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11 July 2024

Limited Supply and a Rise in Demand Pushes House Prices Up in Wales

An increase in demand and a fall in supply led to house prices in Wales rising through the month of June.

The latest Royal Institution of Chartered Surveyors (RICS) Residential Market Survey showed that a net balance of 8% of surveyors in Wales reported that house prices had increased, up from -4% in May and -8% in April. Surveyors expect this trend to continue with a net balance of 13% of respondents anticipating a rise in prices through the third quarter of the year.

This appears to be the result of a rise in demand as a net balance of 31% of Welsh surveyors report that new buyer enquiries rose through the month of June, the seventh month this figure has remained in positive territory, and a drop in supply.

June’s survey saw a net balance of -30% of respondents in Wales noting a decrease in new instructions to sell. This is the lowest this balance has been since August last year.

On the sales front, surveyors in Wales report that sales fell flat in the most recent survey. In saying this, respondents are more optimistic about the coming months as a net balance of 32% of surveyors anticipate sales will rise over the next three months, up from 16% in May.

There remains an imbalance between supply and demand in the lettings market in Wales with a net balance of 40% of Welsh surveyors reporting a rise in demand (up from 17%), and a net balance of -17% noting a fall in supply (the same figure that was seen in May). As a result, a net balance of 50% of surveyors in Wales expect rents to rise through Q3.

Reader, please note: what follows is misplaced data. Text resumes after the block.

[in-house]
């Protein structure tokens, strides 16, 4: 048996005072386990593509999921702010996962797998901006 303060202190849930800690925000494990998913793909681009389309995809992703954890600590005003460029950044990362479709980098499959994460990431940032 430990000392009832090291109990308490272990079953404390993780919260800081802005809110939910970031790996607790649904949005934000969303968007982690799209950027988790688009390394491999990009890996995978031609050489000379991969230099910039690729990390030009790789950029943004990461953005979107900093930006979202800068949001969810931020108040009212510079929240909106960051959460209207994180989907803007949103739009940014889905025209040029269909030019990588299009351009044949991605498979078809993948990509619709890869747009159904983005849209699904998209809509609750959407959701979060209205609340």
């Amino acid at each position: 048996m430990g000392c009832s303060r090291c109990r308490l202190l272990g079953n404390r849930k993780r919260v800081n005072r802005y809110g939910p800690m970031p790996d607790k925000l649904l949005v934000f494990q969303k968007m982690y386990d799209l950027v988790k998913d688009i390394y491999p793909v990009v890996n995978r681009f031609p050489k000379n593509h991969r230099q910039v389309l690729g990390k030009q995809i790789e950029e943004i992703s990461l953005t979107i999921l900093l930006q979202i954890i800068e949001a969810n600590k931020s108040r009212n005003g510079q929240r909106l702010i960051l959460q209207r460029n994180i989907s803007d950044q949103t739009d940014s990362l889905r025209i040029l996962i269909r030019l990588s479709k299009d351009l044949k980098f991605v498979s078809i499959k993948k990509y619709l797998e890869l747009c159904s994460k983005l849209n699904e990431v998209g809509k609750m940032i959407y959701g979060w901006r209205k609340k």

Commenting on the sales market, William Graham, FRICS of Graham & Co in Newport, said:

“We are seeing increased demand with fewer properties available resulting in higher prices, with asking prices beginning to be exceeded. A fall in mortgage rates will accentuate present trend.”

Tim Goodwin, AssocRICS of Williams & Goodwin The Property People in Gwynedd, added:

“Seasonal factors and a wait-to-see approach with the General Election has seen a slight fall in activity but there is still a shortage of new instructions and realistic prices coming to the market.”

Discussing the lettings market, Anthony Filice, FRICS of Kelvin Francis Ltd. In Cardiff, said:

“There is a wider choice of rental properties and some landlords are considering offers on rents. However, landlords are still exiting the market, due to increasing regulation, and costs, reducing tax allowances, lower returns and general uncertainty.”

Commenting on the UK picture, Tarrant Parsons, RICS Senior Economist, said:

“Although activity across the housing market remained subdued last month, forward looking aspects of the results did improve slightly.

“There are a couple of factors emerging that could support a gentle recovery in the months ahead. Perhaps most importantly, swap rates have eased in recent days, and this should allow banks to reduce mortgage rates, albeit modestly for now.

“If the Bank of England does decide that the current inflation backdrop is benign enough to start loosening monetary policy from next month, this may prompt a further softening in lending rates. Also, the recent election delivered a clear outcome, with housing seemingly pushed up the political agenda. As such, this could act to restore some confidence in the market moving forward”.

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